1. This is a suit brought to recover damages for the breach of a contract to take delivery of and to pay for 4 Westcott Cars, 12 Lexington Cars and 70 Nash Cars sold by the plaintiffs to the defendants. In his opening address Counsel for the plaintiffs stated that the plaintiffs' relationship to the defendants in respect of the sale of these cars was partly that of agent to the principal and partly that of vendor to vendee. At the trial he applied for leave to amend the plaint by adding a claim in the alternative for an indemnity as agents, but I refused the application because in my opinion there was no reasonable ground for permitting an amendment of the claim at so late a stage in the proceedings, and also because, if the amendment were to be allowed a ' new cause of action would be admitted which is now time-barred. I do not wish it to be understood, however that, in my opinion the proposition which was propounded on behalf of the plaintiffs is one to which I. should give' my assent. No doubt circumstances may arise in which a person who enters into a contract of sale as agent, for example, as agent for an undisclosed principal, may be deemed to be either a principal or an agent vis a vis the other party to the contract of sale; but in the eye of the law, in my opinion, he cannot be regarded as filling at the same time both capacities. In effecting the contract of sale, he must needs have acted either as a principal, or as an agent. Now the legal position of a commission agent who sells or purchases goods for a foreign principal is well-known, and has been frequently defined. It may be that the agreement between a commission agent and the party for whom he is acting may, at the outset, be that between a principal and his agent, and so long as the contract remains executory the relationship of principal and agent may subsist between the parties. It has also been held that such a broker may possess a right in certain circumstances to stop the goods in transit. But in my opinion after the contract of purchase has been effected the relationship of the parties quoad the contract of sale ceases to be that of the principal and agent, and ripens into that of vendor and purchaser; though it may be necessary to refer to some other agreement, for example the prior agreement of agency, in order to ascertain the terms and conditions of the contract of sale. If the law were to be otherwise, the result would be that in so far as the agent was acting as vendor he would be under no obligation to account to the other party to the contract in respect of any profit which he might have made through buying or selling the goods in question to that other party. On the other hand, in so far as he' was acting as the agent of the principal he would be liable to account to his principal in respect of any profit in excess of the agreement commission which he might have made out of the transaction. Where goods are sold through A, A must either sell on his own account as principal or, as an agent for B must create privity of contract between B, and a third party [see Feise v. Wray (1802) 3 East. 93 : 6 R.R. 551 : 102 E.R. 532, Ireland v. Livingstone (1872) 5 H.L. 395 : 41 L.J.Q.B. 201 : 27 L.T. 79, Robinson v. Mollett (1875) 7 H.L. 802 : 44 L.J.C.P. 362 : 33 L.T. 544, Cassaboglon v. Gibbs (1883) 11 Q.B.D. 797 : 52 L.J.Q.B. 538 : 48 L.T. 850 : 82 W.R. 138, Ex parte Miles, In Re: Isaacs (1885) 15 Q.B.D. 39 : 54 L.J.Q.B. 566 and Paul Beier v. Chotalal Javerdas 30 B. 1 : 6 Bom. L.R. 948 It is no uninteresting to observe that Lord Blackburn in his Book on Contracts of Sale (3rd Edition page 352) states the position of a commission agent acting for a foreign principal to be as follows:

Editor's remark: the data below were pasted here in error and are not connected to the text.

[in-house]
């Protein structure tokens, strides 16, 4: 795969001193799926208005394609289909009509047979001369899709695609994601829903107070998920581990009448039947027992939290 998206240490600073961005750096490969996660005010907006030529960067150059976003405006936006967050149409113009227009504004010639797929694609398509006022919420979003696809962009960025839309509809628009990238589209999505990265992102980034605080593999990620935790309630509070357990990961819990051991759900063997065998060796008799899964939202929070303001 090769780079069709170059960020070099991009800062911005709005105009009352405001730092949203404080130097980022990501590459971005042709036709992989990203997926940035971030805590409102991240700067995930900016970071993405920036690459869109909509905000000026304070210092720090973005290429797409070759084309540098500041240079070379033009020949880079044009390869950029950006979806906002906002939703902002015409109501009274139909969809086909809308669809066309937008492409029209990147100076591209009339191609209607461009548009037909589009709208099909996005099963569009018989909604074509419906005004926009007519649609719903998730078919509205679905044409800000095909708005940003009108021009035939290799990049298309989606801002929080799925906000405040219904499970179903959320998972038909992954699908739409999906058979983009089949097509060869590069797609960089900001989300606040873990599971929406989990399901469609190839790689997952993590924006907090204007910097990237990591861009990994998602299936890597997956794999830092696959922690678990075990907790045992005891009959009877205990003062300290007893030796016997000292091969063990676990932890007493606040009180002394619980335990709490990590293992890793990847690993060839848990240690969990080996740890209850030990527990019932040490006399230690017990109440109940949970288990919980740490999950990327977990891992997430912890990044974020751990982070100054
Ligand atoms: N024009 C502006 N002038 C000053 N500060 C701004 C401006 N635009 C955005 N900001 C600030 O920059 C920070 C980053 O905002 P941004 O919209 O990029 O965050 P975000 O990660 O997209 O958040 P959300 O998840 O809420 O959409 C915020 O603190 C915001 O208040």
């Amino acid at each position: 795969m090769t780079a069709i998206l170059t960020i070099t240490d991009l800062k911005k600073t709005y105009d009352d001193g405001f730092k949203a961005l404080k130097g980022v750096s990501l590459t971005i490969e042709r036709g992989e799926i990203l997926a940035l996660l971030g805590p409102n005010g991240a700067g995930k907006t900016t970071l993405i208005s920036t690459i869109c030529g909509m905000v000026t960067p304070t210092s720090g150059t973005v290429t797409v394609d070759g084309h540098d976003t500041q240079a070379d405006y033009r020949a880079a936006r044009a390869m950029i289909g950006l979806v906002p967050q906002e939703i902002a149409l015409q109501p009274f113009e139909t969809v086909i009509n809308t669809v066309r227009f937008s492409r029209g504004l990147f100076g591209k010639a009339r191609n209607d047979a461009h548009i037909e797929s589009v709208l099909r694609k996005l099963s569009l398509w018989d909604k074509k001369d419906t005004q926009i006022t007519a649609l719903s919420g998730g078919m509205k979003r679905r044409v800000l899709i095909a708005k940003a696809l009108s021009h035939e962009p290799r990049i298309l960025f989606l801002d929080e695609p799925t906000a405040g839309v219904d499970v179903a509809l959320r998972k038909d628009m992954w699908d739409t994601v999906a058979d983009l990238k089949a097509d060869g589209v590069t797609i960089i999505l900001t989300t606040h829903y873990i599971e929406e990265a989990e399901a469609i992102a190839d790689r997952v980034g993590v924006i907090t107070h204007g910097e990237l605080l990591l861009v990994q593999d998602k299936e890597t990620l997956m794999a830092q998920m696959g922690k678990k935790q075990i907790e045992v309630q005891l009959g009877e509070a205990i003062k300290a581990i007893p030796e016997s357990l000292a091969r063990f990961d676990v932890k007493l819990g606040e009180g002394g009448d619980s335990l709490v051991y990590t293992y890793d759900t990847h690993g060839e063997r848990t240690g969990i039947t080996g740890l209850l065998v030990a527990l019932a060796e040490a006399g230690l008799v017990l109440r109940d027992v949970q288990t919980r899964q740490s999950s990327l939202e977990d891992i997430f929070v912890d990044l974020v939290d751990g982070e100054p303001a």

It seems that in cases where a factor acting for a foreign correspondent purchases goods in his own name and on his own credit, it is rather too qualified a phrase to say merely that he stands in the position of a seller quoad the consignee : if he is not a seller it is difficult to say who is, as there would be much difficulty in establishing any privity of contract between the foreign correspondent, and the original seller. But there is very gradual progression through these cases in which the original seller has a right to elect between the liability of a factor and the consignee' as principals up to those cases in which the factor if liable, at all, is liable merely as a surety, and there may be consequently difficulty at times, in determining whether an agent can be said to be in the position! of seller so as to give him the right to stop the goods in transit on his own. account or not. See further on this subject Siffen v. Wray (1805) 6 East. 371 : 2 Smith 480.